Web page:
inc1: ReactiveVariable<number> = new ReactiveVariable();
  inc2: ReactiveVariable<number> = new ReactiveVariable();

  increment1(): void {
    const currentValue = this.inc1.getValue() ?? 0; 
    this.inc1.setValue(currentValue + 1);
  }

  increment2(): void {
    const currentValue = this.inc2.getValue() ?? 0; 
    this.inc2.setValue(currentValue + 1);
  }
}

export const ReactiveState = new ReactiveStateClass();

Now we have two variables that store two numbers in our state. We can call increment1() and increment2() function to increment those two numbers.

Let's create our Context.

// Context
const IncrementContext = React.createContext(ReactiveState);

To keep the components clean, we can write hooks that will connect to the Context and apply reaction when the value changes. We can expose the updated value through React.useState() to trigger re-render when the value changes.

// TypeScript

function useInc1(): number | undefined {
  const [value, setValue] = React.useState<number>();
  const context = React.useContext(IncrementContext);
  React.useEffect(() => {
    const id = context.inc1.addReaction(() => setValue(context.inc1.getValue()));
    return () => context.inc1.removeReaction(id);
  });
  return value;
}

function useInc2(): number | undefined {
  const [value, setValue] = React.useState<number>();
  const context = React.useContext(IncrementContext);
  React.useEffect(() => {
    const id = context.inc2.addReaction(() => setValue(context.inc2.getValue()));
    return () => context.inc2.removeReaction(id);
  });
  return value;
}

Now, let's connect the Context with our application.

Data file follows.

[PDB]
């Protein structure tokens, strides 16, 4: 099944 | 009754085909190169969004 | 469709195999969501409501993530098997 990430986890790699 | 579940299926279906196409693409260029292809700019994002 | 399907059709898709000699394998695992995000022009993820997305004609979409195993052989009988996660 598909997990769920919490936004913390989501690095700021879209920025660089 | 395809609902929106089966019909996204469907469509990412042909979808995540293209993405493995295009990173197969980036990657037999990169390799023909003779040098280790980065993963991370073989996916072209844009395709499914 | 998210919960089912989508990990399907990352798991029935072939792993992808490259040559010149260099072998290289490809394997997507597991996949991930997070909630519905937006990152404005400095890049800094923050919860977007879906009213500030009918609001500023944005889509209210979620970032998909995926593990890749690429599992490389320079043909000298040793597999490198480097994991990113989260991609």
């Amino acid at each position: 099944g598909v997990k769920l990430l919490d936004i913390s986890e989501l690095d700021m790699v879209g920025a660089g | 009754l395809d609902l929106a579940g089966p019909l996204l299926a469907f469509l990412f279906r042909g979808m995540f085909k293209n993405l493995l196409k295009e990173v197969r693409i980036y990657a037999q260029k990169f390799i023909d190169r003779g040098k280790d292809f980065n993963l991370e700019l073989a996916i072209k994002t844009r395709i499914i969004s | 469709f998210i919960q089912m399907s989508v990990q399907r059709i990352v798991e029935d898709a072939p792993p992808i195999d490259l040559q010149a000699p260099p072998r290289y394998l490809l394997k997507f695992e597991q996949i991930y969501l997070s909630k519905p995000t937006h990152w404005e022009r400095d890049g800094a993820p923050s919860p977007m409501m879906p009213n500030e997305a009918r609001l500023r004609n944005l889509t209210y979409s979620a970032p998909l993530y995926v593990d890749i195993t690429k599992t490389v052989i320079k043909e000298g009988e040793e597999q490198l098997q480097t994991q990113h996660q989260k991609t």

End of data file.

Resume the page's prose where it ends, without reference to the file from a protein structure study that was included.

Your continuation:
// TypeScript

// Render value
function IncrementOneView() {
  const inc1 = useInc1();
  return (
    <div>
      Increment One : {inc1}
    </div>
  );
}

// Render value
function IncrementTwoView() {
  const inc2 = useInc2();
  return (
    <div>
      Increment Two : {inc2}
    </div>
  );
}

// Trigger increment
function IncrementOneButton() {
  const context = React.useContext(IncrementContext);
  return (
    <div>
      <button
        onClick={() => context.increment1()}
      >
        Increment One
      </button>
    </div>
  )
}

// Trigger increment
function IncrementTwoButton() {
  const context = React.useContext(IncrementContext);
  return (
    <div>
      <button
        onClick={() => context.increment2()}
      >
        Increment Two
      </button>
    </div>
  )
}

// Our main application
function App() {
  return (
    <IncrementContext.Provider value={ReactiveState}>
      <div style={ViewStyle}>
        <IncrementOneView />
        <IncrementTwoView />
        <br />
        <IncrementOneButton />
        <IncrementTwoButton />
      </div>
    </IncrementContext.Provider>
  );
}

Now that everything is set up, let's profile it with the Dev Tools.

Context With Reactive Data

As we can see, we are re-rendering only the child that needs to be re-rendered!

You can find the source code HERE if you want to have a look at it.

Posted on by:

ibrahim13 profile

Ibrahim Khan

@ibrahim13

I'm a full-stack developer, working with ReactJS and AWS-Amplify. In spare time, I'm an avid reader of technical blogs and articles, and a cat-lover.